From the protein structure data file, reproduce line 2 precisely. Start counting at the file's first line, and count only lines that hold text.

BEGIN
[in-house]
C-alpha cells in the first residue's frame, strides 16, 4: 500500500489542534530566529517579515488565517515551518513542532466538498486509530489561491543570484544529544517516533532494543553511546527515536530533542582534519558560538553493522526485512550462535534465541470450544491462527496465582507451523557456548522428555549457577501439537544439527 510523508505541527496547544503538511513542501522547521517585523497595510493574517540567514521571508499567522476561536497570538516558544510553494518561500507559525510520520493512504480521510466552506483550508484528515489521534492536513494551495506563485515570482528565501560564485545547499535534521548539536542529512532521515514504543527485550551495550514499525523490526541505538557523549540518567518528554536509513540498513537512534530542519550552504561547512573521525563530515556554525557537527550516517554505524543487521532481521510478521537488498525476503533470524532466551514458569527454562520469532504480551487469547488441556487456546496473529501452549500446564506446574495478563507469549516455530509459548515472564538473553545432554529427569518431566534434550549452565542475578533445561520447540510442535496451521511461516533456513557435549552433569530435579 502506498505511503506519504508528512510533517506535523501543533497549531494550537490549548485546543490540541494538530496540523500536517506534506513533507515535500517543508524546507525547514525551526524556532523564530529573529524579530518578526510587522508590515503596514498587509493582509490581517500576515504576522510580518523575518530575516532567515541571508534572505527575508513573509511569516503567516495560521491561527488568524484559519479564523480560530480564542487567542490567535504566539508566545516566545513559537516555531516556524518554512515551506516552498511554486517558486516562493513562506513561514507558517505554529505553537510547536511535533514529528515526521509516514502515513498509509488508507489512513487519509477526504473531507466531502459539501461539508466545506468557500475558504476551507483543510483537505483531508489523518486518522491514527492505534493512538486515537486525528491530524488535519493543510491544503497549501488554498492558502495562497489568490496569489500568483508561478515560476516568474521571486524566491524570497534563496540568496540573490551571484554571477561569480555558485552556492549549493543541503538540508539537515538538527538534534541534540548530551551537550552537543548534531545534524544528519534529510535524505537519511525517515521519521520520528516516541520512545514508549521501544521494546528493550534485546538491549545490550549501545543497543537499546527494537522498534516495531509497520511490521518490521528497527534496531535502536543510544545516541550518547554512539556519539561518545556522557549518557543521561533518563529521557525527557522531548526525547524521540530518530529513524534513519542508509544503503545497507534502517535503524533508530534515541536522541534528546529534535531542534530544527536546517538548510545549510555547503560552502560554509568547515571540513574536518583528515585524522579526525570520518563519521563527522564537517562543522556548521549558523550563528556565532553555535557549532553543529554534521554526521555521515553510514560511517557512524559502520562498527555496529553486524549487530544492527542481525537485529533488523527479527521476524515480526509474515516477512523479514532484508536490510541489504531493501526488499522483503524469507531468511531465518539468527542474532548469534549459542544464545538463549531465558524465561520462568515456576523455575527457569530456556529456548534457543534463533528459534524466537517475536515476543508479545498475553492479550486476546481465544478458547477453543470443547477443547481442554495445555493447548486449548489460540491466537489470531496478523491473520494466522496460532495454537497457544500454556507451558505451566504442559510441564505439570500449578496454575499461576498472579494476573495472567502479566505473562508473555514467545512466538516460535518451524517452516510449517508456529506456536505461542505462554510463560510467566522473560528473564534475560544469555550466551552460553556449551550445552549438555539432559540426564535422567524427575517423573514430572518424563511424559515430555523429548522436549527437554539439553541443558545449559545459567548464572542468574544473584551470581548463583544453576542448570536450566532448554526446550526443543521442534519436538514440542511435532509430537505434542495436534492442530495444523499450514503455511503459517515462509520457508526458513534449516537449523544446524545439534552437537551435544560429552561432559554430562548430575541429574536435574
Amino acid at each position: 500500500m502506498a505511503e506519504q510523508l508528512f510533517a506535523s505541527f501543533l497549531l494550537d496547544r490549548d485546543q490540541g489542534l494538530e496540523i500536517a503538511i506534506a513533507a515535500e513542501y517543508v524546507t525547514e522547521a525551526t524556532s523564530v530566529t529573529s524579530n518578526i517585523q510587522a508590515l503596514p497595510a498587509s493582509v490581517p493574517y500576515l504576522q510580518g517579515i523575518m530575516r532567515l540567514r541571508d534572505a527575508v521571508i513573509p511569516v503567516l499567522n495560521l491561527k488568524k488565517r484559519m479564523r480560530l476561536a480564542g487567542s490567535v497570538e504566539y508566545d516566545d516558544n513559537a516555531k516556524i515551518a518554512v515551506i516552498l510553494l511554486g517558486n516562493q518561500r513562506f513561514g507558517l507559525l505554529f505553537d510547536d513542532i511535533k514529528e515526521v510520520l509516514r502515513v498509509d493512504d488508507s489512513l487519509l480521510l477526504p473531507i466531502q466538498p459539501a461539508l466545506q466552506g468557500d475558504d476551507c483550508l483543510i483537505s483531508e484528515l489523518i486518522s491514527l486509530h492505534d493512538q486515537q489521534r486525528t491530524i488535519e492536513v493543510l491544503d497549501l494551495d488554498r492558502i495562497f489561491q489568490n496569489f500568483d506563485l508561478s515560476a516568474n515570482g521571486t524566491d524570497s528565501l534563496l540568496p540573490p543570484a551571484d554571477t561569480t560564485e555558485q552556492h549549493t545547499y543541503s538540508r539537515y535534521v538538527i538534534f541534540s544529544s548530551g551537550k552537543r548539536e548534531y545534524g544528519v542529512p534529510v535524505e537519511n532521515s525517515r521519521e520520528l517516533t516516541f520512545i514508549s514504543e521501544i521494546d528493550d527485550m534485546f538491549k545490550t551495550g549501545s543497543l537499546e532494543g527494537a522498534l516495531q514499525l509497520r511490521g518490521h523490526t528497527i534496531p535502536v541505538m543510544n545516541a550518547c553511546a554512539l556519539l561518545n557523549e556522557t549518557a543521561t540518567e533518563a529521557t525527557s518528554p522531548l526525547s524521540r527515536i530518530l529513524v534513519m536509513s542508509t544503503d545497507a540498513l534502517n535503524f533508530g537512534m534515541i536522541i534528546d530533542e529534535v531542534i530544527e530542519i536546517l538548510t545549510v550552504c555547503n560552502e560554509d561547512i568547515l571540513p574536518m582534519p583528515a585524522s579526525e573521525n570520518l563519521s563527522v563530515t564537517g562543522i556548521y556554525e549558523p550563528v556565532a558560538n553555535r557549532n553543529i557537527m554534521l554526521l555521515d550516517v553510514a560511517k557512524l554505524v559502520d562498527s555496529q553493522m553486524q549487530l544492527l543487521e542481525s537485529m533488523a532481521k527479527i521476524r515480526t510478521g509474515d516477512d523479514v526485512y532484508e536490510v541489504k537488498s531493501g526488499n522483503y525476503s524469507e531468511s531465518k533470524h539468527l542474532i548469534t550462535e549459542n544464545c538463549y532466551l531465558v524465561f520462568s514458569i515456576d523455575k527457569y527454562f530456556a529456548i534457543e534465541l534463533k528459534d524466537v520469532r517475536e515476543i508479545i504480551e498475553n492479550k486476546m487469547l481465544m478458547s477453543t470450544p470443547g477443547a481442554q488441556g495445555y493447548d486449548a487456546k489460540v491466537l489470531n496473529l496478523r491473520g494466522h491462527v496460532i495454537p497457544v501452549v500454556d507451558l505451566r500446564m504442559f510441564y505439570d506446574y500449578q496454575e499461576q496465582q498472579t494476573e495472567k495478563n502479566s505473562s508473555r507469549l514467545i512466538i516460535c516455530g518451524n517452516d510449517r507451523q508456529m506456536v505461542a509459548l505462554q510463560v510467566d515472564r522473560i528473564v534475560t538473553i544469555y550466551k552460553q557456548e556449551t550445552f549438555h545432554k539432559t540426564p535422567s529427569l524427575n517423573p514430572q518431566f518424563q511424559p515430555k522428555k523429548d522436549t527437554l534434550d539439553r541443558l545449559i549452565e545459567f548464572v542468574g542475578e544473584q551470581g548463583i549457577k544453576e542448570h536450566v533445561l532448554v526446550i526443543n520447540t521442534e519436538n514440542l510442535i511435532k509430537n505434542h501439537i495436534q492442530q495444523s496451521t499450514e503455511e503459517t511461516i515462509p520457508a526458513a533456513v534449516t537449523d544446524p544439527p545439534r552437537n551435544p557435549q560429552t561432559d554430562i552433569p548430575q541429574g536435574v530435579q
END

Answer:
C-alpha cells in the first residue's frame, strides 16, 4: 500500500489542534530566529517579515488565517515551518513542532466538498486509530489561491543570484544529544517516533532494543553511546527515536530533542582534519558560538553493522526485512550462535534465541470450544491462527496465582507451523557456548522428555549457577501439537544439527 510523508505541527496547544503538511513542501522547521517585523497595510493574517540567514521571508499567522476561536497570538516558544510553494518561500507559525510520520493512504480521510466552506483550508484528515489521534492536513494551495506563485515570482528565501560564485545547499535534521548539536542529512532521515514504543527485550551495550514499525523490526541505538557523549540518567518528554536509513540498513537512534530542519550552504561547512573521525563530515556554525557537527550516517554505524543487521532481521510478521537488498525476503533470524532466551514458569527454562520469532504480551487469547488441556487456546496473529501452549500446564506446574495478563507469549516455530509459548515472564538473553545432554529427569518431566534434550549452565542475578533445561520447540510442535496451521511461516533456513557435549552433569530435579 502506498505511503506519504508528512510533517506535523501543533497549531494550537490549548485546543490540541494538530496540523500536517506534506513533507515535500517543508524546507525547514525551526524556532523564530529573529524579530518578526510587522508590515503596514498587509493582509490581517500576515504576522510580518523575518530575516532567515541571508534572505527575508513573509511569516503567516495560521491561527488568524484559519479564523480560530480564542487567542490567535504566539508566545516566545513559537516555531516556524518554512515551506516552498511554486517558486516562493513562506513561514507558517505554529505553537510547536511535533514529528515526521509516514502515513498509509488508507489512513487519509477526504473531507466531502459539501461539508466545506468557500475558504476551507483543510483537505483531508489523518486518522491514527492505534493512538486515537486525528491530524488535519493543510491544503497549501488554498492558502495562497489568490496569489500568483508561478515560476516568474521571486524566491524570497534563496540568496540573490551571484554571477561569480555558485552556492549549493543541503538540508539537515538538527538534534541534540548530551551537550552537543548534531545534524544528519534529510535524505537519511525517515521519521520520528516516541520512545514508549521501544521494546528493550534485546538491549545490550549501545543497543537499546527494537522498534516495531509497520511490521518490521528497527534496531535502536543510544545516541550518547554512539556519539561518545556522557549518557543521561533518563529521557525527557522531548526525547524521540530518530529513524534513519542508509544503503545497507534502517535503524533508530534515541536522541534528546529534535531542534530544527536546517538548510545549510555547503560552502560554509568547515571540513574536518583528515585524522579526525570520518563519521563527522564537517562543522556548521549558523550563528556565532553555535557549532553543529554534521554526521555521515553510514560511517557512524559502520562498527555496529553486524549487530544492527542481525537485529533488523527479527521476524515480526509474515516477512523479514532484508536490510541489504531493501526488499522483503524469507531468511531465518539468527542474532548469534549459542544464545538463549531465558524465561520462568515456576523455575527457569530456556529456548534457543534463533528459534524466537517475536515476543508479545498475553492479550486476546481465544478458547477453543470443547477443547481442554495445555493447548486449548489460540491466537489470531496478523491473520494466522496460532495454537497457544500454556507451558505451566504442559510441564505439570500449578496454575499461576498472579494476573495472567502479566505473562508473555514467545512466538516460535518451524517452516510449517508456529506456536505461542505462554510463560510467566522473560528473564534475560544469555550466551552460553556449551550445552549438555539432559540426564535422567524427575517423573514430572518424563511424559515430555523429548522436549527437554539439553541443558545449559545459567548464572542468574544473584551470581548463583544453576542448570536450566532448554526446550526443543521442534519436538514440542511435532509430537505434542495436534492442530495444523499450514503455511503459517515462509520457508526458513534449516537449523544446524545439534552437537551435544560429552561432559554430562548430575541429574536435574